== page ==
Nichole's spirit sighed. "Yes."
Nimh smiled. "Thank you."
For a long while they sat there, friend resting in the arms of a friend, one with eyes closed, the other gazing at the place where the earth crumbled away.
"Michelle, what do we do now?" Nichole asked. Nimh did not hear the fear in her voice. The harpies circled and crooned hungrily.
"Just a few more minutes," Nimh whispered, her hand stroking the pendulum around her neck, then eventually falling still. "I'm so tired. It's taken me so long."
Someone was shaking her. Nimh tried to wake up, but the infection was seeping through her veins and burning her brain. She didn't want to leave Nichole alone again, in that uncertain and threatening place called Silent Hill, but a sea of slumber called her true name, and she had to follow it. Now that she had Nichole's forgiveness, she wanted, more than anything, that eternal sleep, a sleep from which she would never awaken to new horrors. The spirit rocked her, singing softly under her breath, until the girl that was once Nichole felt Nimh's body subside, her muscles relax and her breath make one last escape.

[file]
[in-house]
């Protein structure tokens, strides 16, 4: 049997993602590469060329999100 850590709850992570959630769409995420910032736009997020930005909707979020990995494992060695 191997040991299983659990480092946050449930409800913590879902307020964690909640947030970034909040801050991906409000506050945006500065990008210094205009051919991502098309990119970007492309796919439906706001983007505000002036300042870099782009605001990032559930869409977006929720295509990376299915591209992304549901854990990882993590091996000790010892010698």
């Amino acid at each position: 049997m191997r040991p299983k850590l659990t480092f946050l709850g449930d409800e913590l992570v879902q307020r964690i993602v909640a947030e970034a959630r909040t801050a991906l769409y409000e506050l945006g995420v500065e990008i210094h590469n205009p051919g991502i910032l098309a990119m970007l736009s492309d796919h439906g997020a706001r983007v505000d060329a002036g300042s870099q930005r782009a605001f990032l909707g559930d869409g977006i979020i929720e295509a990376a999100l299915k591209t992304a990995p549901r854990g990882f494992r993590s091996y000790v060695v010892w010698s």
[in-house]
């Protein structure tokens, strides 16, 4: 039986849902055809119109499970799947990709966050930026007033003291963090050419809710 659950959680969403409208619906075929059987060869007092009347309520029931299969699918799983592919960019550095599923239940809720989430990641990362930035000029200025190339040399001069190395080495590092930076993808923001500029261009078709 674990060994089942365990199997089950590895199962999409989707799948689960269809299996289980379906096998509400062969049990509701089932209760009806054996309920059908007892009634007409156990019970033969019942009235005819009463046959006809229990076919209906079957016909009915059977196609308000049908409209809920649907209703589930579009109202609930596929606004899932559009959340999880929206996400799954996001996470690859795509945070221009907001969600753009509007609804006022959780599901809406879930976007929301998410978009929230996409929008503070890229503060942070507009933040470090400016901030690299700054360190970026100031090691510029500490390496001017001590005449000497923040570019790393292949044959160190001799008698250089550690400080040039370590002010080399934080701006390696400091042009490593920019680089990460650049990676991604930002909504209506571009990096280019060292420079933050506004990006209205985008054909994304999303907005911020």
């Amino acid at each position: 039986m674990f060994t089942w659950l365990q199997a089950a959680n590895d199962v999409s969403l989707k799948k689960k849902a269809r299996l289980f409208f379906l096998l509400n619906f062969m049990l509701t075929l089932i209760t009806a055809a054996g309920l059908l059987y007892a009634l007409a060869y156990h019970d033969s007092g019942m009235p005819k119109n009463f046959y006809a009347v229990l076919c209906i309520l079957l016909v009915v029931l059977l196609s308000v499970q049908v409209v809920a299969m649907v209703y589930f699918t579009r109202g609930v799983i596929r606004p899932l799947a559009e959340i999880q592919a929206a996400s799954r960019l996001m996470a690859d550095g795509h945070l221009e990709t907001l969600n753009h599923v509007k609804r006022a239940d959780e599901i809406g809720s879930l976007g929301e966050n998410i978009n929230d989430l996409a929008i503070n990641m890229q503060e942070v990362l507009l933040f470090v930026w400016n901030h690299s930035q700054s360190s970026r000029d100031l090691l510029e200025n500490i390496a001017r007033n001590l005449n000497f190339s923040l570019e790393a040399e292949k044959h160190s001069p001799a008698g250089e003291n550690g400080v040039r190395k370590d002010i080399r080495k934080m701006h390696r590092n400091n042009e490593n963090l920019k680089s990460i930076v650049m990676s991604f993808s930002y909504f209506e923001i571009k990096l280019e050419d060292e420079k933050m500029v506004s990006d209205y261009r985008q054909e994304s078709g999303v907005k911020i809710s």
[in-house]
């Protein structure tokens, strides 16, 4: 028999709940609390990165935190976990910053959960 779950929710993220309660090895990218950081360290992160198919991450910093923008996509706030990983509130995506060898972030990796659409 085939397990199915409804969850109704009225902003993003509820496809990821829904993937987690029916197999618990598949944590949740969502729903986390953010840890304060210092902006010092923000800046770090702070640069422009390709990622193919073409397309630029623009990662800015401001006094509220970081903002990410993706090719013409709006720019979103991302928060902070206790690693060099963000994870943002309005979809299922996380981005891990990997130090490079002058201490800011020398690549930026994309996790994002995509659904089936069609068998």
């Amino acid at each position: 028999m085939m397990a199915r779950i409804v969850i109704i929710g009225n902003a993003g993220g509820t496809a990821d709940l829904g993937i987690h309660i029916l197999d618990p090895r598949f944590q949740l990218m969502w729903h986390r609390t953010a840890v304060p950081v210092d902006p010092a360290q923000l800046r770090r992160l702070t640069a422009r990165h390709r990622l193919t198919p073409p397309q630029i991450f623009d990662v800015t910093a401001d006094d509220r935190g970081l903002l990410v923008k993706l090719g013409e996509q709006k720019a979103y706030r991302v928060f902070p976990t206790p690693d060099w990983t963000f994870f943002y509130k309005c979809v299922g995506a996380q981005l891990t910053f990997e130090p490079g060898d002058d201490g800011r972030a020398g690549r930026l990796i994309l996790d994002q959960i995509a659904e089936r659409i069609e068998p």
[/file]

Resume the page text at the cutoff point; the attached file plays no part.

Nichole held Nimh's bloodstained hand and closed her eyes. The harpies rasped and circled in on them, swooping lower and lower, hungry and murderous. Slowly, both girls began to fade, like old photographs, growing more and more blurred and finally transparent, until they both disappeared into thin air. The harpies each gave one last grunt of disappointment and took to the forest once more, on a new search for some other lost soul that had yet to awaken from its delirium.
(A/N: Thanks to everyone for reading! I hope you enjoyed it. Please feel free to submit any reviews or critiques...but don't spoil anything for other readers! Again, Silent Hill is a product of Konami. The song Nimh sings earlier is called "6 Underground" and is written and performed by the Sneaker Pimps.)